KUCB: So you do feel like you've talked with — and are including — a wide swath of the people who should be involved? Because the vice mayor seemed to express doubt that you've actually consulted with everyone who cares about this. That you've talked to enough Public Safety employees.
THOMAS: I'm a very open and accessible person. I have my cell phone [number] on my [business] card. I got a lot of feedback from people in the police department, people in the fire department, and a lot of people just wanted to share their views. But they wanted it to be done in confidentiality. So because I couldn't tell people who I spoke to, that can open it up for criticism. 'Oh, who was that person?' I can tell you they were reliable, the people I spoke with.
KUCB: And in talking to those people, did you get a sense of consensus in either direction? Did you find that most people want to restructure?
THOMAS: Generally, most of the people just wanted some sort of conclusion of the process. Most of them don't think — a firefighter or policeman doesn't think it's going to affect what they're doing day to day. They just want to know, when the structure's done, who they're reporting to. From the top, the perspective I have about a fire chief reporting directly to me, I can address a lot of the issues. The way it was in the past, a fire chief would have to go to the director of public safety, who came from a policing background. And while the information can go through there, I like hearing it directly to me so I can address those issues. It makes me more responsible to dealing with their needs.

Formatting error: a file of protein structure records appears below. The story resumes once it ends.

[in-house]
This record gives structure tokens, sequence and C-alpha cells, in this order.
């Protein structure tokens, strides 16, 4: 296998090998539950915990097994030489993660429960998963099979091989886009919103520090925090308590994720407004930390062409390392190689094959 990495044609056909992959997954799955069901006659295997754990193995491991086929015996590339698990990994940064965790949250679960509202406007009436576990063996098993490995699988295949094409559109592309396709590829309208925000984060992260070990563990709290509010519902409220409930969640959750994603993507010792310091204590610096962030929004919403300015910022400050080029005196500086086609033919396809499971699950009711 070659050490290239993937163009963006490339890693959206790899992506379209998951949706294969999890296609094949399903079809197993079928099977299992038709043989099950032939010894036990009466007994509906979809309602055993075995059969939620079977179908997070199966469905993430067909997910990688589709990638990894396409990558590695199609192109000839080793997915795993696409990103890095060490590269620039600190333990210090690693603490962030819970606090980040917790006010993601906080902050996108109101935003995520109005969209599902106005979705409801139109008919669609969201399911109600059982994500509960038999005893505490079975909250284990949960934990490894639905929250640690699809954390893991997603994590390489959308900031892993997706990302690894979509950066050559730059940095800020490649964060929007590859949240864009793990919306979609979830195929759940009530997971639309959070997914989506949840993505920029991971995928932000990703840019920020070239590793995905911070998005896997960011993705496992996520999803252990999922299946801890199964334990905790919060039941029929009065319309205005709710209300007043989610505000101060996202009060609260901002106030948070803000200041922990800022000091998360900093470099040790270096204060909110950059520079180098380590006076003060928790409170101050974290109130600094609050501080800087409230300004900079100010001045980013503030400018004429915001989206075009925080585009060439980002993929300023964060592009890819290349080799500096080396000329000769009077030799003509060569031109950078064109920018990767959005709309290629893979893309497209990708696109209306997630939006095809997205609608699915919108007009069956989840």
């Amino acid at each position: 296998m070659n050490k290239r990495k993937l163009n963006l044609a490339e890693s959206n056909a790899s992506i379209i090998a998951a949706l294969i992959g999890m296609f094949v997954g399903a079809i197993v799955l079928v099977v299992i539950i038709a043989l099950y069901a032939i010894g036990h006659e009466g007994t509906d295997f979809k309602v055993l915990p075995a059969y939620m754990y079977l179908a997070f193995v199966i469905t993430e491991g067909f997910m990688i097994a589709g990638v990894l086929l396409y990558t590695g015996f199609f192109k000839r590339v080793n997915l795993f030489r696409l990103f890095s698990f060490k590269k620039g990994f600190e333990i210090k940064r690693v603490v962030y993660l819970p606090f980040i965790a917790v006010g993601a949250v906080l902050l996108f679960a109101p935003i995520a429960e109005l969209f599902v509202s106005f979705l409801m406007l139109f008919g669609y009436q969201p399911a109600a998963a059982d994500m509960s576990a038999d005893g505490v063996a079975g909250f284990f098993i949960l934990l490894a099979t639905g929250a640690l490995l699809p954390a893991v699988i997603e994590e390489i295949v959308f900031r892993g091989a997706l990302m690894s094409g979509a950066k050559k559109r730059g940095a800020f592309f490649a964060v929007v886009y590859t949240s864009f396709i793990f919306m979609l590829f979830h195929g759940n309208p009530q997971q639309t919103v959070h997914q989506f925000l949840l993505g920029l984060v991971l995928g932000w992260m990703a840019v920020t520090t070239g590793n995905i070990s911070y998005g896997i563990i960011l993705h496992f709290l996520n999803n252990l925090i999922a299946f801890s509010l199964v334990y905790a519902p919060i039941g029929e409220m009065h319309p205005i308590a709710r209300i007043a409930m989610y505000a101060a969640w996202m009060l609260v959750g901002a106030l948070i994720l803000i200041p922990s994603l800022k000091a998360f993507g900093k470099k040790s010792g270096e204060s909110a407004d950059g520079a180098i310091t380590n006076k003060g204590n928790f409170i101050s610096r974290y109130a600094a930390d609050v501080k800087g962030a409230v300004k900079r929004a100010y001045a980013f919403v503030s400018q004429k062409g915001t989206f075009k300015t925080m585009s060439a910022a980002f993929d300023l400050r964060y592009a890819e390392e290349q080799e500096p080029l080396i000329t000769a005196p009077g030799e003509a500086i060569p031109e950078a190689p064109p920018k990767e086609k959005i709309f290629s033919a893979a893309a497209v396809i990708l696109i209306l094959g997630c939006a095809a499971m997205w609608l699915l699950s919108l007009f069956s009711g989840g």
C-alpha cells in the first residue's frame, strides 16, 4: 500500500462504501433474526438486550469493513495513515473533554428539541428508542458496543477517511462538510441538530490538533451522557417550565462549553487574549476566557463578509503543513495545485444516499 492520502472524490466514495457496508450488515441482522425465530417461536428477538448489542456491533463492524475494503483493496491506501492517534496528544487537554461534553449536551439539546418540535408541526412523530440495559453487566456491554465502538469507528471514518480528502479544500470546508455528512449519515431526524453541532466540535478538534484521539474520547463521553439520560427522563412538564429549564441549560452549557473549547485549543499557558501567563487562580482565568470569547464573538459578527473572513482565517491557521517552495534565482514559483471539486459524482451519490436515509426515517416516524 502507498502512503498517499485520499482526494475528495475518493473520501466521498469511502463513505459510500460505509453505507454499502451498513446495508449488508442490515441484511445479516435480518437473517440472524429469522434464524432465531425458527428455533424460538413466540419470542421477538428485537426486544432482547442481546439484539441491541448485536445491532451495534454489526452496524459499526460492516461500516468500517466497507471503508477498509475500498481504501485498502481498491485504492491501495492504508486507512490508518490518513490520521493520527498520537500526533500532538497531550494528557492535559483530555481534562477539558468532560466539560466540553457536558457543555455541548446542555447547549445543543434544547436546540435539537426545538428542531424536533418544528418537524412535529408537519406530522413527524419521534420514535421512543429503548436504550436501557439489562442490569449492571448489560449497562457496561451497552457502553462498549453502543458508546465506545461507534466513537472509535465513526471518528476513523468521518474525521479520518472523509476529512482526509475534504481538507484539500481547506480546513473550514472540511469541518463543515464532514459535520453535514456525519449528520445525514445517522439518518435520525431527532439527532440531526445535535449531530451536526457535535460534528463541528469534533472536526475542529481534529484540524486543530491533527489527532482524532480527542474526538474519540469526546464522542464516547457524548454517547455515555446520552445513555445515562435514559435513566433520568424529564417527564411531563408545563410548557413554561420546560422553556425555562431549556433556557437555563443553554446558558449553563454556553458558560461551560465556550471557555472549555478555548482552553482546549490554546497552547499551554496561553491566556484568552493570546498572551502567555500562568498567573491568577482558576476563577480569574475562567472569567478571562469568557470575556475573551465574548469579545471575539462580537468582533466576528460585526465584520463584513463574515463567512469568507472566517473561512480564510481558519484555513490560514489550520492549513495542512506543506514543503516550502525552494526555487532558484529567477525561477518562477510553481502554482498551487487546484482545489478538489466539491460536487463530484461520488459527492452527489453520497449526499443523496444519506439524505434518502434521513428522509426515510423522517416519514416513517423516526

KUCB: I also want to ask you about a criticism from Councilor Shari Coleman, who says there's no indication that restructuring will make actually Unalaska any safer in a practical sense. She argued that a change like this should only be made if it'll help Public Safety fight crime more efficiently, fight fires more efficiently, and so forth. And she doesn't see any reason to believe a structure change will do those sorts of things. What's your response to that?
THOMAS: Well, I can say that in my experience, there's always that rivalry that exists between fire and police. When it comes to looking at equipment and how to purchase it, being able to go to the manager, represent the type of equipment you need, [and] why you need to spend that, the chances are better that you would have that type of equipment approved — if you're able to make your argument directly to the city manager. The fire chief understands EMS and the fire services. They understand why funds need to be used for this type of training or this type of certification. So those type of little nuanced things can make a huge difference in the type of recruiting — the type of qualified people — that we get. And in regards to sustainability.
KUCB: And in that way, you'd argue that greater autonomy for the departments will actually add up to a safer town?
THOMAS: I think it does.
Members of the Unalaska City Council are expected to cast their final votes on the ordinance next Tuesday, Dec. 11.